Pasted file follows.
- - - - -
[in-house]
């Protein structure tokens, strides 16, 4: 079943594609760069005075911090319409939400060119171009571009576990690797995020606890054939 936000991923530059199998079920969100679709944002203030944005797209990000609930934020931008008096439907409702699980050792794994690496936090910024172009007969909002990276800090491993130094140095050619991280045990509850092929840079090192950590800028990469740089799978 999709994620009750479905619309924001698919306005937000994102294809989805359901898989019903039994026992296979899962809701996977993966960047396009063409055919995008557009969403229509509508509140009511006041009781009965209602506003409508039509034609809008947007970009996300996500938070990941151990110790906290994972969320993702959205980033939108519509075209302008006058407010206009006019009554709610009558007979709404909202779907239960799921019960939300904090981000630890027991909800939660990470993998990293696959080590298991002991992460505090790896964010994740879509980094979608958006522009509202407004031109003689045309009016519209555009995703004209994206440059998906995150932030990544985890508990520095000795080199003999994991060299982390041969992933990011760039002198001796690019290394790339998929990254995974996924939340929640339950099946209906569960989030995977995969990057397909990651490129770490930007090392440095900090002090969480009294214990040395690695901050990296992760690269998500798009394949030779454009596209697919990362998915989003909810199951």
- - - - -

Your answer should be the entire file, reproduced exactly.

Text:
[in-house]
């Protein structure tokens, strides 16, 4: 079943594609760069005075911090319409939400060119171009571009576990690797995020606890054939 936000991923530059199998079920969100679709944002203030944005797209990000609930934020931008008096439907409702699980050792794994690496936090910024172009007969909002990276800090491993130094140095050619991280045990509850092929840079090192950590800028990469740089799978 999709994620009750479905619309924001698919306005937000994102294809989805359901898989019903039994026992296979899962809701996977993966960047396009063409055919995008557009969403229509509508509140009511006041009781009965209602506003409508039509034609809008947007970009996300996500938070990941151990110790906290994972969320993702959205980033939108519509075209302008006058407010206009006019009554709610009558007979709404909202779907239960799921019960939300904090981000630890027991909800939660990470993998990293696959080590298991002991992460505090790896964010994740879509980094979608958006522009509202407004031109003689045309009016519209555009995703004209994206440059998906995150932030990544985890508990520095000795080199003999994991060299982390041969992933990011760039002198001796690019290394790339998929990254995974996924939340929640339950099946209906569960989030995977995969990057397909990651490129770490930007090392440095900090002090969480009294214990040395690695901050990296992760690269998500798009394949030779454009596209697919990362998915989003909810199951």